Coal transitions pathways – challenges and opportunities for Poland

Jan Witajewski-Baltvilks and Aleksander Szpor of the Institute for Structural Research (IBS) presented the results of the report on transition of the mining sector in Poland. Szpor reminded that the energy sector and its dominating element, coal, are the main source of CO2 emissions. He also mentioned the different significance of the individual types of coal for the economy and the energy sector, as well as their different role on the regional level.

Jan Witajewski-Baltvilks presented studies concerning possible paths of transition to achieve the ambitious goals of emission reduction, but without lay-offs in the mining sector. According to the analysis based on the optimal energy mix model (MOEM, the scenario of reducing emissions down the level expected by the European Commission is feasible if the energy efficiency is improved, emissions in transport are reduced and the share of renewable energy sources in energy generation is increased.

It should be noted that this scenario would not involve lay-offs in mining on a large scale. The sector would be phased down gradually, even in a period of the next 30 years. This means that the drop in production would be comparable with the decline in employment resulting from retirement of miners. However, a prerequisite for this scenario is to reduce inflow of new workers to the sector. Researches of IBS indicated an alternative, arguing that many jobs have been created and will continue to be created in the processing industry and in costruction (→presentation).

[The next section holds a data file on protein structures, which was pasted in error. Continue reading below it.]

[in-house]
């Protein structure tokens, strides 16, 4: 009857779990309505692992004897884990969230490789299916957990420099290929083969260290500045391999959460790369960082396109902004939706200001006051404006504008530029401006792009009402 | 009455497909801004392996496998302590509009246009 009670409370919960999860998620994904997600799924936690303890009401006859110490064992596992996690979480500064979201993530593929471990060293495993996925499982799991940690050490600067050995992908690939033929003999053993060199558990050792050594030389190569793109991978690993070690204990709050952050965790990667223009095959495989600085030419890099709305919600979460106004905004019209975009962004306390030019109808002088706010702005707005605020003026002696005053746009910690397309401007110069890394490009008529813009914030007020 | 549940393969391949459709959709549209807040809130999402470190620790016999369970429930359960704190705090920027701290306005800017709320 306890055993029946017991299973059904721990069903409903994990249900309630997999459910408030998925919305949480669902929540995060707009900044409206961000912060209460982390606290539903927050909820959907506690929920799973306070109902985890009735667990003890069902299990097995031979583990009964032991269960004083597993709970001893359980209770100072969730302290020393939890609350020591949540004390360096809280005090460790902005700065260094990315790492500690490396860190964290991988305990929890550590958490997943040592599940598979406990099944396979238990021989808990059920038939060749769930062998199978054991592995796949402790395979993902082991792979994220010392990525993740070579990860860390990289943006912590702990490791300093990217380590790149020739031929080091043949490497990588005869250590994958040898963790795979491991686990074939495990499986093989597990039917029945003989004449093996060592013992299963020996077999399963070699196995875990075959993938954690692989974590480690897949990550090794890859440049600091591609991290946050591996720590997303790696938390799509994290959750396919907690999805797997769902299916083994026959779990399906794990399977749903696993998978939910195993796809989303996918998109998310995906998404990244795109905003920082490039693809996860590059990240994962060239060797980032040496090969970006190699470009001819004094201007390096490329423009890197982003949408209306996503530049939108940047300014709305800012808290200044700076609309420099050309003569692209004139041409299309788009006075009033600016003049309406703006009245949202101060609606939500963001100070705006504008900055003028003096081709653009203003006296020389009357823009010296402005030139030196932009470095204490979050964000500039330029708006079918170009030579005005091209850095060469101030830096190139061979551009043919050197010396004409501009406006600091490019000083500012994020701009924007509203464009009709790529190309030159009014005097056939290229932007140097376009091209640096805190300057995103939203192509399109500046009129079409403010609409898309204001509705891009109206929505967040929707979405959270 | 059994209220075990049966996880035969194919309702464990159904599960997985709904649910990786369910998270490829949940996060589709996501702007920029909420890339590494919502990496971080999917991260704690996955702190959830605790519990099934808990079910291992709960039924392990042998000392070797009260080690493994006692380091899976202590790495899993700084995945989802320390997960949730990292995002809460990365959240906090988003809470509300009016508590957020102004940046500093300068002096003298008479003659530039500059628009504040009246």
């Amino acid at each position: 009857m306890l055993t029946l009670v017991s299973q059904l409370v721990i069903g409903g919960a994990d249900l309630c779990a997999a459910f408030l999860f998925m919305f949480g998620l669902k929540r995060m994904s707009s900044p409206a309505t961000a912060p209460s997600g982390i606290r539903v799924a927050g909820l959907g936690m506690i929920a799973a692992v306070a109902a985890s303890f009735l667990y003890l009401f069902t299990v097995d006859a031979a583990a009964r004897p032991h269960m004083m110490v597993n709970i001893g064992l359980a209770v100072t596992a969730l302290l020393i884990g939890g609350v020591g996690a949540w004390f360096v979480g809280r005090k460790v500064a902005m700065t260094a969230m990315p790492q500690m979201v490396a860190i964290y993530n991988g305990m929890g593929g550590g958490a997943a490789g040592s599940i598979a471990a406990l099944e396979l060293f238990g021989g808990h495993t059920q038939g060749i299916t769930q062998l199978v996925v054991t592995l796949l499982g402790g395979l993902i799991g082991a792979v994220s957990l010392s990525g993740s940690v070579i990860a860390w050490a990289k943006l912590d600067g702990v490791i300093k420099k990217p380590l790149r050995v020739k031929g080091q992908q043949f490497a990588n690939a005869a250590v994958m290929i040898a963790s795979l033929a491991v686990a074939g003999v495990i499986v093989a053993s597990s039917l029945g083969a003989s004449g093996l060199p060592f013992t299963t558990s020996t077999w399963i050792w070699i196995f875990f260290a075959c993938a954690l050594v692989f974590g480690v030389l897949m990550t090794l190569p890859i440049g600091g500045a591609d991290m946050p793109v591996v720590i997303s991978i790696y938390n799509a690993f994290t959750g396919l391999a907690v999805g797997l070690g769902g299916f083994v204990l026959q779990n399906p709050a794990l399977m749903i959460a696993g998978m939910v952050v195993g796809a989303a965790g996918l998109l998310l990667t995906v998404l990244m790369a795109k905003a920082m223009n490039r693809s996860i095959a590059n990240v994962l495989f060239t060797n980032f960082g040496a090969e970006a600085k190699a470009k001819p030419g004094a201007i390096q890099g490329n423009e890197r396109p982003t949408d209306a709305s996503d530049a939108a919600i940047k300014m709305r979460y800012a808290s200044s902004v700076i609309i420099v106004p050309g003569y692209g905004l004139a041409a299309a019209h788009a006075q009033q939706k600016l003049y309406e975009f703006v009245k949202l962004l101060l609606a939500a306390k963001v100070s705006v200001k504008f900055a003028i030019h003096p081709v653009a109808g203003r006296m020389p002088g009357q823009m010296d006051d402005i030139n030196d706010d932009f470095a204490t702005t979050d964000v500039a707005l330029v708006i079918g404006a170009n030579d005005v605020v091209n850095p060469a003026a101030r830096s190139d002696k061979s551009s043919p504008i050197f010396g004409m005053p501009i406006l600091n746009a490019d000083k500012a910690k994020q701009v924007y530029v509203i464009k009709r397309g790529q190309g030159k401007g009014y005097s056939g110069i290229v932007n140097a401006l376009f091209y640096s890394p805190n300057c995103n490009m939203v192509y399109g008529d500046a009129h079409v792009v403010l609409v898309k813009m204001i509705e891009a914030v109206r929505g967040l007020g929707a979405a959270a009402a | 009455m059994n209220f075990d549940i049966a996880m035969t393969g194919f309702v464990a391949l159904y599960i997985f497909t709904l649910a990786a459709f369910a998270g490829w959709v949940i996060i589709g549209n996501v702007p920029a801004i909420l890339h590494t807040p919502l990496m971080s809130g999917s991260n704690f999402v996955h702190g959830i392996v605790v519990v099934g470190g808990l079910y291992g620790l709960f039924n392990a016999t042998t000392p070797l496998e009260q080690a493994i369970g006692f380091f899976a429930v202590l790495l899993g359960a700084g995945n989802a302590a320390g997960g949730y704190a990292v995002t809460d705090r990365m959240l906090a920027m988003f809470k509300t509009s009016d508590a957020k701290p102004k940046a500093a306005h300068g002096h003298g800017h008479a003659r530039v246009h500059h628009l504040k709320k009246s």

The coal transition in Poland: lessons from the past

Ian Walker, a lead economist in the World Bank, presented the results of a study on transition of the Polish energy sector with a particular consideration of aspects related with the labour market (→ presentation). In the first step of the study, an energy model was used to forecast the decline in coal production in energy generation. Then, the macroeconomic model (CGE) was used to assess the impact on the economy and the labour market, and the impact on local development was assessed with the use of the econometric model. The results of the analysis show that future transition processes will have significantly less noticeable negative consequences for the population of mining regions in comparison with the 90s. This is due to, among other factors, a more differentiated structure of the economy, with greater chance to adjust workers’ competence to employers’ expectations.